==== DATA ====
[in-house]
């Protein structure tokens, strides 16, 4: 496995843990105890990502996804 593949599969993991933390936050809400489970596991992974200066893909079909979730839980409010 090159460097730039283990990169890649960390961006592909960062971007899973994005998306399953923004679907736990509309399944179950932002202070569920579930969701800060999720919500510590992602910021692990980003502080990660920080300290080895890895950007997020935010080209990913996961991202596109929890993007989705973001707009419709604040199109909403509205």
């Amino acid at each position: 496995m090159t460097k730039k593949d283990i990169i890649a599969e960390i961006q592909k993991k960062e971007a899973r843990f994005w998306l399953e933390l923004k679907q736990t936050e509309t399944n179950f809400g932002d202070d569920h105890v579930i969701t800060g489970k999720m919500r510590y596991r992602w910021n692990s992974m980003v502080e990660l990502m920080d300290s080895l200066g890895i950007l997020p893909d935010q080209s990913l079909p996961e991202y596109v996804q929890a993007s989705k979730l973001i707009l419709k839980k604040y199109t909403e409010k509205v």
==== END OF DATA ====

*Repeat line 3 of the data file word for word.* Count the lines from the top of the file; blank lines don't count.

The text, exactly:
């Amino acid at each position: 496995m090159t460097k730039k593949d283990i990169i890649a599969e960390i961006q592909k993991k960062e971007a899973r843990f994005w998306l399953e933390l923004k679907q736990t936050e509309t399944n179950f809400g932002d202070d569920h105890v579930i969701t800060g489970k999720m919500r510590y596991r992602w910021n692990s992974m980003v502080e990660l990502m920080d300290s080895l200066g890895i950007l997020p893909d935010q080209s990913l079909p996961e991202y596109v996804q929890a993007s989705k979730l973001i707009l419709k839980k604040y199109t909403e409010k509205v």